Today, diplomats from the U.S., Iran, and the UN Security Council plus Germany (the P5+1) pulled off the diplomatic equivalent of snatching victory from the jaws of defeat.
With the deal that was signed in the early morning hours in Geneva on Sunday, the two sides managed to change course from the path to a disastrous war and put us on a road that ends with concrete assurance that Iran will never obtain nuclear weapons. Though it is just an interim agreement, after thirty years of non-relations, the deal is historic. And in addition to the security and stability gains it provides, the agreement with an Iranian president who has only been in office for 100 days shores up forces of change inside of Iran who yearn for a brighter future.
Before this deal was struck, Iran was on pace to accomplish a so-called "breakout capability" -- in which it could enrich uranium to weapons grade before being caught by inspectors -- by next year. U.S. sanctions were escalating to a point of no return, with nothing left to sanction but key allies and the long discussed last option on the table appearing increasingly likely. Short of a diplomatic offramp, the two countries were nearing the climax on the long road to war.
But with the intensive diplomatic efforts between Iran, the US and other UN powers, the worst has been delayed if not averted. The deal sets a six month time frame during which Iran's nuclear program will be frozen in place and key elements will be rolled back. It marks the first time in a decade that Iran's nuclear program will actually be reversed. In exchange, the U.S. will freeze its current sanctions in place -- agreeing to not impose further sanctions -- and provide a limited rollback of certain sanctions.
Now, over the next six months, the parties will need to forge a final agreement to put verifiable constraints in place to guarantee that Iran cannot develop nuclear weapons in exchange for the lifting of sanctions.
For Iranians and Americans, this means the specter of war has been lifted--for now. While Obama, Rouhahni, Kerry and Zarif all deserve credit for investing in diplomacy and changing course, the real credit goes to the people of the two countries.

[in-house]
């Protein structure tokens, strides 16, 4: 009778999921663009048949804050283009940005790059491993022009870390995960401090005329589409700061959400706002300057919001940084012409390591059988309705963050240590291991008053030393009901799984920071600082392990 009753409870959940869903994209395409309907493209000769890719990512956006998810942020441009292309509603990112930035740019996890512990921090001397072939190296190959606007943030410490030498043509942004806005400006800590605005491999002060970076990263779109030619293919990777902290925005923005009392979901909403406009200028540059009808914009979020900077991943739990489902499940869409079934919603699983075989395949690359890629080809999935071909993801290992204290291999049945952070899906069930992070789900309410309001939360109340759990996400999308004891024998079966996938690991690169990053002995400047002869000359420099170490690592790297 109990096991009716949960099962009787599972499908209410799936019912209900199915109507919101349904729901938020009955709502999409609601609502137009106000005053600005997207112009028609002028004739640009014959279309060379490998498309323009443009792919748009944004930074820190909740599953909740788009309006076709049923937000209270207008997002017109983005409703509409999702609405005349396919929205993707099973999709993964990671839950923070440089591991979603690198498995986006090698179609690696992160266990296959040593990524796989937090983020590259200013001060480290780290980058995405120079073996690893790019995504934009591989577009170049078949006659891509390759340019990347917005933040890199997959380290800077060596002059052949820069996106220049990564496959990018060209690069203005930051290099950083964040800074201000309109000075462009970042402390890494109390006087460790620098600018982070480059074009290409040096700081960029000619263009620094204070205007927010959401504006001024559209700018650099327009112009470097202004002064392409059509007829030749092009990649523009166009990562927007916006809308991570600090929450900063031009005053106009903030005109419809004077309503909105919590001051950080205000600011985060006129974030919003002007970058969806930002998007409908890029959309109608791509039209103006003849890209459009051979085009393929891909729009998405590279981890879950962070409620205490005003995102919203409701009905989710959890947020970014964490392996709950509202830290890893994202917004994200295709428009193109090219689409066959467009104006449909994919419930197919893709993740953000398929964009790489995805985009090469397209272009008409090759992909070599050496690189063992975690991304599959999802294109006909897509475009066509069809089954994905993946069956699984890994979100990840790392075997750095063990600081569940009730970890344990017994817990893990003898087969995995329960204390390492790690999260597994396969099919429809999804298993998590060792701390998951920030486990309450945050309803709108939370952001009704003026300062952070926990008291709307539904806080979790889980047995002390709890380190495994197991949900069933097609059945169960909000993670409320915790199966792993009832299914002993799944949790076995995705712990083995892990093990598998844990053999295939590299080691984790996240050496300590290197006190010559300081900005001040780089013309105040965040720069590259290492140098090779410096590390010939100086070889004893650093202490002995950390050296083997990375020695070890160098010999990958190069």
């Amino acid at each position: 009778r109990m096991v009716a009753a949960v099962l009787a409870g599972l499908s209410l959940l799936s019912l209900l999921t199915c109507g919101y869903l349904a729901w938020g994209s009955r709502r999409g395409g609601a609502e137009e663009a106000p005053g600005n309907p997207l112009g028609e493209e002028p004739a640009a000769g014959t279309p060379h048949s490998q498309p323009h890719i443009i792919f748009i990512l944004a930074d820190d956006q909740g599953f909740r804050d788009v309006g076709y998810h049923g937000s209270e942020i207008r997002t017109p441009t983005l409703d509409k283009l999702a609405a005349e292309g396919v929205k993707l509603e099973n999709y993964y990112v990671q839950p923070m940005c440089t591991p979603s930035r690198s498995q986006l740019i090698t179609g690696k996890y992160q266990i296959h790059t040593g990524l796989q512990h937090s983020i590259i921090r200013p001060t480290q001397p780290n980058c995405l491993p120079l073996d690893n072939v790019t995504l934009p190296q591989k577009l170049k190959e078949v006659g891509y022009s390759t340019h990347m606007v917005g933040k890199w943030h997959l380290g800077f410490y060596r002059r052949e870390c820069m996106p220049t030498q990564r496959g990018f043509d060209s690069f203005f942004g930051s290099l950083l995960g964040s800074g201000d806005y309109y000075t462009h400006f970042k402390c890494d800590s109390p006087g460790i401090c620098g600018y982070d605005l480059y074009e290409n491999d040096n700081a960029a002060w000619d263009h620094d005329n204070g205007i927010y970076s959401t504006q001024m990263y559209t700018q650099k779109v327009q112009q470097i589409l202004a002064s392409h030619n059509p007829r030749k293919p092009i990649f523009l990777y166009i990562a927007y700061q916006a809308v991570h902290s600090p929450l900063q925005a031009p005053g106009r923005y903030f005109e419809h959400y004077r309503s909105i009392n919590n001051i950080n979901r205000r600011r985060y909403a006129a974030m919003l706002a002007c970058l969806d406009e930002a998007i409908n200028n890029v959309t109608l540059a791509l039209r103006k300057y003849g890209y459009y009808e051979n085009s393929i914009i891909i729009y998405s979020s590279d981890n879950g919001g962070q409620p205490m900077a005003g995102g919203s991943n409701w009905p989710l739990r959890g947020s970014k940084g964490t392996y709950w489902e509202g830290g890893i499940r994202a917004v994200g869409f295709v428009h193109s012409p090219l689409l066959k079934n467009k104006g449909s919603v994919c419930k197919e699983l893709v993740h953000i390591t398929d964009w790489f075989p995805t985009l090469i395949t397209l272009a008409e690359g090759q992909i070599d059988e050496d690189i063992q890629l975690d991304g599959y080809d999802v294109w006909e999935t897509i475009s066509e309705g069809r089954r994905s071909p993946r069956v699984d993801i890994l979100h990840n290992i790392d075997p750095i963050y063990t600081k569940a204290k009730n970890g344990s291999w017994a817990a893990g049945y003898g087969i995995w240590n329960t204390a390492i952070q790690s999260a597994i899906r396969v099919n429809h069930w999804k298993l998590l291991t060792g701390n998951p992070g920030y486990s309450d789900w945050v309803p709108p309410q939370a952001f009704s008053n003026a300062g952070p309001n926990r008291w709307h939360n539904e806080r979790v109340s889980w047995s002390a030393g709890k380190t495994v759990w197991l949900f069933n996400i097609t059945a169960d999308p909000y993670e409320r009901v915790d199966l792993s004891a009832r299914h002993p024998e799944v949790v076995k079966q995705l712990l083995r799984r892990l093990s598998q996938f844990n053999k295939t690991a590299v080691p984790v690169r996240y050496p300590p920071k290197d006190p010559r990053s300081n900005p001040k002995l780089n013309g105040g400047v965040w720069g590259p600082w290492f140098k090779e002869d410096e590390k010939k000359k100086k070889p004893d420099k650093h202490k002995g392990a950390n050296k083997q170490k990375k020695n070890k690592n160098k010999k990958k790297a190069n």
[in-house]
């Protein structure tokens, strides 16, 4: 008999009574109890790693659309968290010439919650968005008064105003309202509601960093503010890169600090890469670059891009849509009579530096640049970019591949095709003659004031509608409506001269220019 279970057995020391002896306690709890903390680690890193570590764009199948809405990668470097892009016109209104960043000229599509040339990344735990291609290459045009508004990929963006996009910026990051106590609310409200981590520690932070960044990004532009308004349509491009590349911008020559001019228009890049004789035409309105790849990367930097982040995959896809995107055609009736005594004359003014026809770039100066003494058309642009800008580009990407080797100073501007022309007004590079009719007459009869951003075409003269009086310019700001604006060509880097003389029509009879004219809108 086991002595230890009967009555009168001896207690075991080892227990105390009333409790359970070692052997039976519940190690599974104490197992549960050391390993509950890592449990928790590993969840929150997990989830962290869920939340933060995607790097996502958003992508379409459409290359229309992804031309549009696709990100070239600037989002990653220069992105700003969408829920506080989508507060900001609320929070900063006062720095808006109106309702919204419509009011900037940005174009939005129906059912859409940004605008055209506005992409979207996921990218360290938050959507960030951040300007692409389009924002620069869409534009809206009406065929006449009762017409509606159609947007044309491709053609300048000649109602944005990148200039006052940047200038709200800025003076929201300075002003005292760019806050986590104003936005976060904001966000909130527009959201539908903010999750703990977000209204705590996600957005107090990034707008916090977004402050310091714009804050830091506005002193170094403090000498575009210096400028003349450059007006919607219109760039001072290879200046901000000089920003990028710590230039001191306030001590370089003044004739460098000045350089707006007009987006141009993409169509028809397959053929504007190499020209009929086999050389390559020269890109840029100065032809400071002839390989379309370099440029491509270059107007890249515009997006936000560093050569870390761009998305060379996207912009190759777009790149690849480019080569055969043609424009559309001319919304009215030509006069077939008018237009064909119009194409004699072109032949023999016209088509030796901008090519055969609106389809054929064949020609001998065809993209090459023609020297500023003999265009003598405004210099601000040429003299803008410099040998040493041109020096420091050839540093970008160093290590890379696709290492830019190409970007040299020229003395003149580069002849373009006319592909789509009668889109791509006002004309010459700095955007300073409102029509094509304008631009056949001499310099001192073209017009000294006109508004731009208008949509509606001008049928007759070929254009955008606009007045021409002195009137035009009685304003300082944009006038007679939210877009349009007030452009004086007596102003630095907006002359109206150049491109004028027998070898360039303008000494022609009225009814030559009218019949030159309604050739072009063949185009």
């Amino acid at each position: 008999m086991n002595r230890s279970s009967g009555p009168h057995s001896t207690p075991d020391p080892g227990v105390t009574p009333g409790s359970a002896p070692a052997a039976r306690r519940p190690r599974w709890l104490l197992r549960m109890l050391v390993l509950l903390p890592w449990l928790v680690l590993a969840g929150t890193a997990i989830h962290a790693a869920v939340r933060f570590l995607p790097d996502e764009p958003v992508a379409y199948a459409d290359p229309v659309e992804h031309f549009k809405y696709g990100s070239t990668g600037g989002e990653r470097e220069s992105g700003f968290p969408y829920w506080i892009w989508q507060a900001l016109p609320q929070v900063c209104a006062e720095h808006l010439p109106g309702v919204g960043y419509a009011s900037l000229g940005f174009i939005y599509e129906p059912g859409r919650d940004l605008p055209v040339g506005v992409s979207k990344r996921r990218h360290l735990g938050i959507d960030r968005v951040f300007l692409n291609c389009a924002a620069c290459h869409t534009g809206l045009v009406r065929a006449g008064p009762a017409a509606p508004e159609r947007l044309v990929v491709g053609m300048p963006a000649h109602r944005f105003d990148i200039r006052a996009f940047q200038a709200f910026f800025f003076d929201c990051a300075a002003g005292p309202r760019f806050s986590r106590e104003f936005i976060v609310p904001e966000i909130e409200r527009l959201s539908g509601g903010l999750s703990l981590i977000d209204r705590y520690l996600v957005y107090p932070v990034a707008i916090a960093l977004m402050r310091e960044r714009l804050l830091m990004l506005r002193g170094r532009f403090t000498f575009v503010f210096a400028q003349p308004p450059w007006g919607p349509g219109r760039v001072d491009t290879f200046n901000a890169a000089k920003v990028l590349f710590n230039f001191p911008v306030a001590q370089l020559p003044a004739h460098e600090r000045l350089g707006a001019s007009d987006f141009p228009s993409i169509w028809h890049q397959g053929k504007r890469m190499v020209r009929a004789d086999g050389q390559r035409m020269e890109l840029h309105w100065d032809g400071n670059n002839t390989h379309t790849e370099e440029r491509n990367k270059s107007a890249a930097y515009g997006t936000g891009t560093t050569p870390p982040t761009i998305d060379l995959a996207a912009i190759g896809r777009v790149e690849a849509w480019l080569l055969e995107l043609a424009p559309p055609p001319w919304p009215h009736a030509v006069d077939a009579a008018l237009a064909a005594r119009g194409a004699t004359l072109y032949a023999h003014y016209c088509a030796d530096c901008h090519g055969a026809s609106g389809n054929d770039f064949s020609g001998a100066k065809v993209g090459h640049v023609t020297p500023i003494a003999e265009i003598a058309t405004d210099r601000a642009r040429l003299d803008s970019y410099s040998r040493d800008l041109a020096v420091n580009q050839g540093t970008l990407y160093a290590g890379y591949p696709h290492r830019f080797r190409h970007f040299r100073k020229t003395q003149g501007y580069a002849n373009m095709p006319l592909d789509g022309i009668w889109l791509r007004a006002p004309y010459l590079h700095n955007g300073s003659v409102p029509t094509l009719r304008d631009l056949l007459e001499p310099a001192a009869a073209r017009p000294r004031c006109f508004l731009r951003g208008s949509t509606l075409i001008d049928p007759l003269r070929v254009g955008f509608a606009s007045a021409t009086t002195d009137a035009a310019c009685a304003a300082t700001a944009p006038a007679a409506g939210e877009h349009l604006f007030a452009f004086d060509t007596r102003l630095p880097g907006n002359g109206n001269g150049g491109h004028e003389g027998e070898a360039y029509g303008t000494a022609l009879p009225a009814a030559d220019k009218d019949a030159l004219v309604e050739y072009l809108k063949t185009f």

Last June, with the entire world having largely dismissed the prospects of any positive news coming out of Iran's elections, the people of Iran defied the odds and shocked the system by turning out in droves to elect the lone moderate candidate--Hassan Rouhani--into office.
Rouhani campaigned on the promise to end the securitized environment inside the country and rebuild Iran's international relations through constructive engagement. His agenda, anathema to the hardline establishment in Iran, was given tentative backing by the Supreme Leader on what appeared to be a conditional, time limited basis. The Supreme Leader, who has long espoused the view that the U.S. is dedicated to keeping Iran weak and dependent, allowed Rouhani to test his election mandate and show that Iran's hardliners were wrong and the U.S could indeed be negotiated with. Rouhani's ability to secure an interim deal that has benefits for Iran will not just lift the threat of war that has choked off space for Iranian civil society, but will provide him and the moderates that surround him with more capital and maneuverability against hardliner opponents to not just resolve the nuclear issue, but to deal with internal issues like human rights and regional concerns.
In the U.S., while many of our own hawks also wrote off the prospect of diplomacy and insisted that the U.S. would have to defeat Iran with sanctions and eventual military action, Americans resisted those arguments. Way back in 2008, then-Senator Obama bucked the political establishment and argued that he would negotiate directly with Iran if elected. The 2012 Presidential election campaign saw Obama finally challenging the "loose talk of war" and, in the end, he won the argument among voters as his opponent claimed strong support for Iran diplomacy as well.
The support for diplomacy among Americans has been consistent. In the weeks before the deal, polls indicated that Americans favor diplomacy, and trading in sanctions for a deal, by as much as a two-to-one ratio.
Now, with six months to get a deal, those on both sides who support an agreement based on compromise and oppose a disastrous war will face the true challenge. It is likely that hardliners on both sides will come out against this deal and any future deal. Their arguments will be mirror images of one another. The deal gave up too much and got too little. The other side can never be trusted. It was escalation (of sanctions, of the nuclear program) that got the deal in the first place, so we can't stop escalating. We must set maximalist demands. Diplomacy is a losing game.
But with the resolve and spirit that managed to secure this deal, a final deal can be secured. There is a long road ahead, but for the first time in years, it is a road that leads to security, stability, and a brighter future for Americans and Iranians instead of war.